The group’s researchers now wonder whether “the period of unprecedented expansion of immigrant-led entrepreneurship that characterized the 1980s and 1990s has come to a close.”
The drop is even more pronounced in the nation’s preeminent start-up community, Silicon Valley, where the number of new firms with at least one immigrant founder dropped to 43.9 percent from 52.4 percent in 2005.
“I knew the numbers were slowing, but that was shocking, and that’s when I realized this was worse than we thought,” Vivek Wadhwa, director of research at the Center for Entrepreneurship and Research Commercialization at Duke University’s Pratt School of Engineering, said in an interview about the study, which compiled data from 1,882 firms nationally that were started in the past six years. (Wadhwa writes a column for The Washington Post.)
The growing consensus among economists is that young businesses — rather than small businesses in general — represent the most reliable, consistent source of job creation, and foreign-born entrepreneurs have long been at the helm of many of those firms. In December, the National Foundation for American Policy released a study showing that nearly half of the country’s top venture-backed, early-stage companies were founded by at least one immigrant.
Expanded to include fast-growing start-ups with immigrants in upper-management positions, the number leaps to 74 percent.
But increasingly strict immigration laws are making it more difficult for those immigrants to start their enterprises in the United States, prompting a “reverse brain drain,” according to the researchers behind the Kauffman study. Of particular concern is the growing number of foreign-born students who earn advanced degrees at U.S. universities but after graduating are forced to return home, where some create firms that compete against American companies.
Last month, 165 university presidents and chancellors sent a letter to Congress and President Obama urging them to support visa changes that would allow foreign-born students who earn advanced degrees to stay in the United States and work or start companies here. The current immigration system, they said, poses “a critical threat to America’s preeminence as a global center of innovation and prosperity.”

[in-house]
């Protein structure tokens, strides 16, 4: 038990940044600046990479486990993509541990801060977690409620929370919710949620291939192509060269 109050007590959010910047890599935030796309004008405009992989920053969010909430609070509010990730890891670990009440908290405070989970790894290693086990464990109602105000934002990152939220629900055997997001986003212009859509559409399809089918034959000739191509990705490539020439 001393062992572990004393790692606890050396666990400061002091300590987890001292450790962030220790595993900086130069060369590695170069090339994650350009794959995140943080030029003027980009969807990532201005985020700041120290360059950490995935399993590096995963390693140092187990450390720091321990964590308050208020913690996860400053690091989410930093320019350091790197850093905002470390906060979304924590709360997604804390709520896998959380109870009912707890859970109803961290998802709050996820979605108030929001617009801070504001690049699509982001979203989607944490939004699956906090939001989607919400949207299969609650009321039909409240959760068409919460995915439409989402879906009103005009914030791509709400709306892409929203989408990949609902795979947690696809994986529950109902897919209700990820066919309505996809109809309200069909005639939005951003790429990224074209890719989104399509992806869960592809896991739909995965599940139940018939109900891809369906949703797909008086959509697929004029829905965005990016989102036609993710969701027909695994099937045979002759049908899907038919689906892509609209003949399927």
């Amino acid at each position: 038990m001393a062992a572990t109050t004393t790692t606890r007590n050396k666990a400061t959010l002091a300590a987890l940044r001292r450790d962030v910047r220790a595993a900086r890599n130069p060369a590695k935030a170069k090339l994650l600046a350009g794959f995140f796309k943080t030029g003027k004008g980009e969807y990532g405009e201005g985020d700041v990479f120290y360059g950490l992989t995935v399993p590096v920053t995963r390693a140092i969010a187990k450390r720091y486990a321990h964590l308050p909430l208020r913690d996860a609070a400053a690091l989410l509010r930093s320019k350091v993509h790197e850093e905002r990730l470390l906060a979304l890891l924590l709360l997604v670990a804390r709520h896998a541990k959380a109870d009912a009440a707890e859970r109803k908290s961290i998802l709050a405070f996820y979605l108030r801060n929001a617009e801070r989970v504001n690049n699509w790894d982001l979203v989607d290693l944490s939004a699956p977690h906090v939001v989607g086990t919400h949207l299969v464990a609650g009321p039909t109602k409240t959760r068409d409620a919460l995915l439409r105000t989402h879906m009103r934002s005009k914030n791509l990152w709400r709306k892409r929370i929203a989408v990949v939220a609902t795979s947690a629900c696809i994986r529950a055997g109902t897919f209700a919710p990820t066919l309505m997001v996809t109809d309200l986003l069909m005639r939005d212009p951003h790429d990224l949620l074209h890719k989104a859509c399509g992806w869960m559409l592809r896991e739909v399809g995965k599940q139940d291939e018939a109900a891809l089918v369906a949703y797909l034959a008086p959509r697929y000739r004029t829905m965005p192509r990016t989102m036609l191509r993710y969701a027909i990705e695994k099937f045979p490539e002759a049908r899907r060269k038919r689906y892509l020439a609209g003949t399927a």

Lawmakers have already proposed several remedies over the past year – most recently, Startup Act 2.0, which would create a new visa category for immigrants who start companies and hire workers in the United States. The bill would also provide green cards for students who receive graduate degrees in math and science fields from U.S. colleges. But the measure has been stalled by a bitter partisan divide over broader immigration changes.
“Both sides support these targeted changes, but Democrats want comprehensive immigration reform, and they’re concerned that, if this is taken care of, the urgency around immigration reform won’t be there anymore and they won’t be able to resolve the larger amnesty issue,” Wadhwa said. “So you have the all-or-nothing strategy versus the all-the-job-creators-we-can-get strategy. That’s what it boils down to right now.”
Should lawmakers not address the country’s immigration issues, the economic road to recovery may get significantly longer, Wadhwa warned, and the United States will likely struggle to maintain competitiveness in global markets.
“If we wait five years to fix the immigration system, the undocumented, illegal workers will still be here, but the high-skilled immigrants will be long gone,” he said. “They’ll be back home building the next Googles and Intels in other countries, and we will wake up five years from now and wonder how we let this happen.”
Twitter: @jd_harrison and @onsmallbiz.